Third Circuit Vacates FCC Fine
By Jon Choate — Edited by Stephanie Weiner
CBS Corp. v. Federal Communications Commission
Third Circuit, July 21 2008, No. 06-3575
On July 21, the Third Circuit vacated an FCC order fining CBS $550,000 for the nine-sixteenths of one second broadcasting of Janet Jackson’s bare right breast during the halftime show of Super Bowl XXXVIII in February 2004. The court held that the FCC had departed from its prior policy in fining CBS for the “fleeting image” and that this change was “arbitrary and capricious” under the Administrative Procedure Act § 706. The court also held that Janet Jackson and Justin Timberlake were independent contractors with respect to CBS while performing at the half-time show and that CBS could not be held vicariously liable for their actions without proof of scienter.
The case was remanded for further proceedings consistent with its ruling; however, the court noted that any further action would be declaratory in nature, as the FCC cannot retroactively penalize CBS.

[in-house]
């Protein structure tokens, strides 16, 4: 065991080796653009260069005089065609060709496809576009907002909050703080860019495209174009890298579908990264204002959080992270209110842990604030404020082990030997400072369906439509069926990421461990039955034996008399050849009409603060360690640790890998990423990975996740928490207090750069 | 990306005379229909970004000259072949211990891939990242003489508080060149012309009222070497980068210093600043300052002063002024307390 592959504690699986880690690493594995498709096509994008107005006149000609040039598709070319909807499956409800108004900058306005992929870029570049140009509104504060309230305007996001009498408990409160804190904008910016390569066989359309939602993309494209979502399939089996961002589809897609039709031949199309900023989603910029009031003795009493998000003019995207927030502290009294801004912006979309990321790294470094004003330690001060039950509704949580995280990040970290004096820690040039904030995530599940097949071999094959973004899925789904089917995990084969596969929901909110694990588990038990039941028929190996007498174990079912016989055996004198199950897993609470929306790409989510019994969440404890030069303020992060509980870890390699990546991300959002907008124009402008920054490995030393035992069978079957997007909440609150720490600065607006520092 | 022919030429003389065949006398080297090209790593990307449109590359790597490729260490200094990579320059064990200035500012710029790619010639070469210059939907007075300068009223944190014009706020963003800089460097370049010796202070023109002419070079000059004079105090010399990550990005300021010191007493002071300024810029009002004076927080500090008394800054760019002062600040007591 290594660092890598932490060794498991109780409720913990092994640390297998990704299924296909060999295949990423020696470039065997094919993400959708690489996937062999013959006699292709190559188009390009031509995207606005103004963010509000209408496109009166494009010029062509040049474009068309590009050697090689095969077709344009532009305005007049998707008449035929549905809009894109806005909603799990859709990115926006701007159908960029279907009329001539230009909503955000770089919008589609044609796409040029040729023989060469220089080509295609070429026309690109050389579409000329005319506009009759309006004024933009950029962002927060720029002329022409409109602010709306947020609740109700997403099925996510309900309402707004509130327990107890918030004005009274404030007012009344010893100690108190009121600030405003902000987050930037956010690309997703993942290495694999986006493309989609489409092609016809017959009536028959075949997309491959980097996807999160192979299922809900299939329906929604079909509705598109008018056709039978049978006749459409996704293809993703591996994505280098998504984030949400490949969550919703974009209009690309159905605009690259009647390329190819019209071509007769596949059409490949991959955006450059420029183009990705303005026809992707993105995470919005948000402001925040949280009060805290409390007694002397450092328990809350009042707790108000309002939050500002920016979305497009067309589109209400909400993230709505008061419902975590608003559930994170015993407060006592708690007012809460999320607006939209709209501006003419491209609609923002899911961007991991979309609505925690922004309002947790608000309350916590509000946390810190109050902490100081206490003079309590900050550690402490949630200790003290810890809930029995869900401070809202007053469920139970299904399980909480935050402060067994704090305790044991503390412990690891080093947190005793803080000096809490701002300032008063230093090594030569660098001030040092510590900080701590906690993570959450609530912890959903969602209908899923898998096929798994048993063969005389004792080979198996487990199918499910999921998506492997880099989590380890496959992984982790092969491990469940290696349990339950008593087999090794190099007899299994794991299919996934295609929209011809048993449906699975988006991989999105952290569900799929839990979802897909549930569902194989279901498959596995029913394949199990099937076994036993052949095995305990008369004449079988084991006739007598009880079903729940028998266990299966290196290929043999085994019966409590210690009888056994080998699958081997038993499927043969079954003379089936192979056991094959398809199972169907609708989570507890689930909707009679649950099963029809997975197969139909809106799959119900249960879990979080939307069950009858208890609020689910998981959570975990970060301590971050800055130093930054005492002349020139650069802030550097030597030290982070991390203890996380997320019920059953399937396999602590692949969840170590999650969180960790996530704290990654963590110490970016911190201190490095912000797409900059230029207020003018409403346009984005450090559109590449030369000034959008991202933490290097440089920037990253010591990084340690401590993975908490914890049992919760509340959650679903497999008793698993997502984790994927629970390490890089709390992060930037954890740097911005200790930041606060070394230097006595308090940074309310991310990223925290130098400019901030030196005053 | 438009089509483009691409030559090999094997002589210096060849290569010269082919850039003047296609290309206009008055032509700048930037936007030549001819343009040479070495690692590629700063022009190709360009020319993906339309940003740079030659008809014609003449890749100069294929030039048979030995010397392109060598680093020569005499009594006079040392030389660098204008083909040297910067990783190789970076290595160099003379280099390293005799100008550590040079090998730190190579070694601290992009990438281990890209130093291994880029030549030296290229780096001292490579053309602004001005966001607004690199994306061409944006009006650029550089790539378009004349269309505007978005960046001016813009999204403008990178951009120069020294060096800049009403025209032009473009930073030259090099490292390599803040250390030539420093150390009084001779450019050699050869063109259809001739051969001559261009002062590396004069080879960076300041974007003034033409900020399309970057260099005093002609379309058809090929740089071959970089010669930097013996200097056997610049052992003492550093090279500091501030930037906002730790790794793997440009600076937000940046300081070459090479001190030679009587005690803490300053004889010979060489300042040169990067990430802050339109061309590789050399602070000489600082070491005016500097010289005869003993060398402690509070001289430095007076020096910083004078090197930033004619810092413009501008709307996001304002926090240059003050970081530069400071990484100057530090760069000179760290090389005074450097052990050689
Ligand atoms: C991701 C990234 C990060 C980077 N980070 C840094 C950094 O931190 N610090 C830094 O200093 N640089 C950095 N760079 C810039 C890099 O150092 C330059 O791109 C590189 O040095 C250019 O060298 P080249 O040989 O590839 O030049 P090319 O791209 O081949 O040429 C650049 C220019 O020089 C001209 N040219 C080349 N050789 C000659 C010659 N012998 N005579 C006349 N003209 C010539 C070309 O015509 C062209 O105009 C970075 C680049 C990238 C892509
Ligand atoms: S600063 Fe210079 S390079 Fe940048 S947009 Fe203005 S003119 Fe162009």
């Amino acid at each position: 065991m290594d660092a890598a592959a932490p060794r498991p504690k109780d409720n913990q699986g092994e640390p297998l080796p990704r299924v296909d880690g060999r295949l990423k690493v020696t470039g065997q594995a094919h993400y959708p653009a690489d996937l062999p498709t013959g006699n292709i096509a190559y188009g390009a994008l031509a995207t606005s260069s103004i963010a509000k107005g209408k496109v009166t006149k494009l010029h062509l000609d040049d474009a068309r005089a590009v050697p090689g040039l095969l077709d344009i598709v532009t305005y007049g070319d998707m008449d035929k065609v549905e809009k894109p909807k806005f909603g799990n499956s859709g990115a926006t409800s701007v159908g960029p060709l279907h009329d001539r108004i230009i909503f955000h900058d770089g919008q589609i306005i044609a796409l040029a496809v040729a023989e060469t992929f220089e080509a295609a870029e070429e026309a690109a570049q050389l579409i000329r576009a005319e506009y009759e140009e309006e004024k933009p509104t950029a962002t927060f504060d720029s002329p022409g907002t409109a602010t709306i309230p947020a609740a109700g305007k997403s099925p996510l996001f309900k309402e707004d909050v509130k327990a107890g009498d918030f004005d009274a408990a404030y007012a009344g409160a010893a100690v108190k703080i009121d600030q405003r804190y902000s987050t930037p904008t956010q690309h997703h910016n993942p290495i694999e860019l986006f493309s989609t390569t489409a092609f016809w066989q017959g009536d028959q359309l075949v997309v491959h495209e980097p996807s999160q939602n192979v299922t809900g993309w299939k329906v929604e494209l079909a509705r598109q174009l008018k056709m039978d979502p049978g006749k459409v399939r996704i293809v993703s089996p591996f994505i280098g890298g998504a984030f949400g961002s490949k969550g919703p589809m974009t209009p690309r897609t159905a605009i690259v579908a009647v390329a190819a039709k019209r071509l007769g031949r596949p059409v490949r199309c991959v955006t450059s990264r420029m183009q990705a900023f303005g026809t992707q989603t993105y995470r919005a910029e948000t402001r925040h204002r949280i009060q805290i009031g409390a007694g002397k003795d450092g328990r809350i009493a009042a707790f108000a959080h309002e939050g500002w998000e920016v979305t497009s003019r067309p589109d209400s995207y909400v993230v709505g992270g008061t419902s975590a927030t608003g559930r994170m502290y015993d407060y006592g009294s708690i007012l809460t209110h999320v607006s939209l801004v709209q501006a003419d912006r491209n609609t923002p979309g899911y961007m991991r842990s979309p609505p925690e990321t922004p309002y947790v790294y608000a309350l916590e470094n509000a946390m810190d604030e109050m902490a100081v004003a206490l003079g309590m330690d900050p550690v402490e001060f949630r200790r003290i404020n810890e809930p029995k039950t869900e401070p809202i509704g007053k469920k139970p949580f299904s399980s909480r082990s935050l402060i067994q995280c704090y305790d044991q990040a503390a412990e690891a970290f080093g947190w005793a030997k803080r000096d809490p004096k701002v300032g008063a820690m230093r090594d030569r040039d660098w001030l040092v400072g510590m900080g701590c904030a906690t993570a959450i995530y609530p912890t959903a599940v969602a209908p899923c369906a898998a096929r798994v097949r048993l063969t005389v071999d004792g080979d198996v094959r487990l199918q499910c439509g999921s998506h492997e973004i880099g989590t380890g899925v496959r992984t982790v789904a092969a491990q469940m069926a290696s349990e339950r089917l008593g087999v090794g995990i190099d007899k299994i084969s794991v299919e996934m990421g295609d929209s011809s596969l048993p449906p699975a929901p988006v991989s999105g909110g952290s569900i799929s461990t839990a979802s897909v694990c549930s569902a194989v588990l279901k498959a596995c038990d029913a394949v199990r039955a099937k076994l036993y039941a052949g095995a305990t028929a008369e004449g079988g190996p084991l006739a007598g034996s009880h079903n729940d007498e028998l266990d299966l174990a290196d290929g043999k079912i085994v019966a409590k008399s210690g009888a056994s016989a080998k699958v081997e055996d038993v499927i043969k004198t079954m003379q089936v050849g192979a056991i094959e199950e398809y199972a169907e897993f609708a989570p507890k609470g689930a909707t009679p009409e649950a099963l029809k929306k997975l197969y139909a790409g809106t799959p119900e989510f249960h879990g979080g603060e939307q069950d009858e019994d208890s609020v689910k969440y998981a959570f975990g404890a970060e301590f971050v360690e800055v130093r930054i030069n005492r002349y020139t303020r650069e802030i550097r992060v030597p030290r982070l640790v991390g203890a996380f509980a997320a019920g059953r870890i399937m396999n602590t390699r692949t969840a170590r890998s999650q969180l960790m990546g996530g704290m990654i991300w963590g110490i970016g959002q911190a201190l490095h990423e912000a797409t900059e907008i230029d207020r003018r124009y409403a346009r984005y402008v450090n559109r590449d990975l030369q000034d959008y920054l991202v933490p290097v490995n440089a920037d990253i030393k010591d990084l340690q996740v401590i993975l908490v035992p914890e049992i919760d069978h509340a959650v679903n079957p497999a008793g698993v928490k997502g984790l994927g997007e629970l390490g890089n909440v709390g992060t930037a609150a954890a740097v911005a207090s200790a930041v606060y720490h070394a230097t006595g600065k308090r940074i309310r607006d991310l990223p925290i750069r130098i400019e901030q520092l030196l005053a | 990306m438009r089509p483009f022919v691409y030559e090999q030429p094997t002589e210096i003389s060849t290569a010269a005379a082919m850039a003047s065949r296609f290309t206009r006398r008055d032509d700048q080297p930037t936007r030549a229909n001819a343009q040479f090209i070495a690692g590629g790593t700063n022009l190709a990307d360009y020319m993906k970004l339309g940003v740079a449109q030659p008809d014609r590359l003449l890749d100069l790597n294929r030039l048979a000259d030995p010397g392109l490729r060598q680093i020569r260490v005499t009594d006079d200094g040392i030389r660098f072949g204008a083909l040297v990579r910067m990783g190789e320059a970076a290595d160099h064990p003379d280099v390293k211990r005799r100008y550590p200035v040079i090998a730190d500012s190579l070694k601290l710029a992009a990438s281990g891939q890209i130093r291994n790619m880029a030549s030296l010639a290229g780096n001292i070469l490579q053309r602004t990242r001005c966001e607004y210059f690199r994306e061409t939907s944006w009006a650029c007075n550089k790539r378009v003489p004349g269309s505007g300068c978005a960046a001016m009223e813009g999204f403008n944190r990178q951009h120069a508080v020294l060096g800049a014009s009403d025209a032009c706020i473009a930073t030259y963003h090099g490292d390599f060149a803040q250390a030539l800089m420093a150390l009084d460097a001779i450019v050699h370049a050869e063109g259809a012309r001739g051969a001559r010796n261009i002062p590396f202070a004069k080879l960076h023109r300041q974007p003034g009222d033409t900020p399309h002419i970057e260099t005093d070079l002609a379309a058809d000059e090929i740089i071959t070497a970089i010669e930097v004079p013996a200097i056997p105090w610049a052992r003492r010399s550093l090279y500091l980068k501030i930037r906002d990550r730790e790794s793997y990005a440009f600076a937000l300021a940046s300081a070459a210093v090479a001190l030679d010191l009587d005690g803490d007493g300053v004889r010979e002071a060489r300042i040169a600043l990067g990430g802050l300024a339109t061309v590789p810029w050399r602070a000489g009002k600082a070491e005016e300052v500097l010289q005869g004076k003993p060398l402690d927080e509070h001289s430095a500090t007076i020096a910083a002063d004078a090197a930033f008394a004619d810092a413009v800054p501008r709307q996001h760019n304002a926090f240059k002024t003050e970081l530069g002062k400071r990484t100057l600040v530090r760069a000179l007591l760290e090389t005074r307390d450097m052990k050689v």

Ken Ferree, president of The Progress & Freedom Foundation (“PFF”) hailed the ruling as a reinforcement of First Amendment rights. Adam Thierer, a senior fellow at the PFF, expects the FCC to appeal the decision, as it did a Second Circuit opinion holding that the FCC’s policy sanctioning “fleeting expletives” was arbitrary and capricious.
Jonathan Rintels, Executive Director of the Center for Creative Voices in Media, also applauded the decision, focusing in particular on the “chilling” effect the FCC’s decisions might have on freedom of expression.
The Parents Television Council (“PTC”) was somewhat less pleased with the decision, which, in its view, “hijacked the will of the American people” and the “intent of Congress.”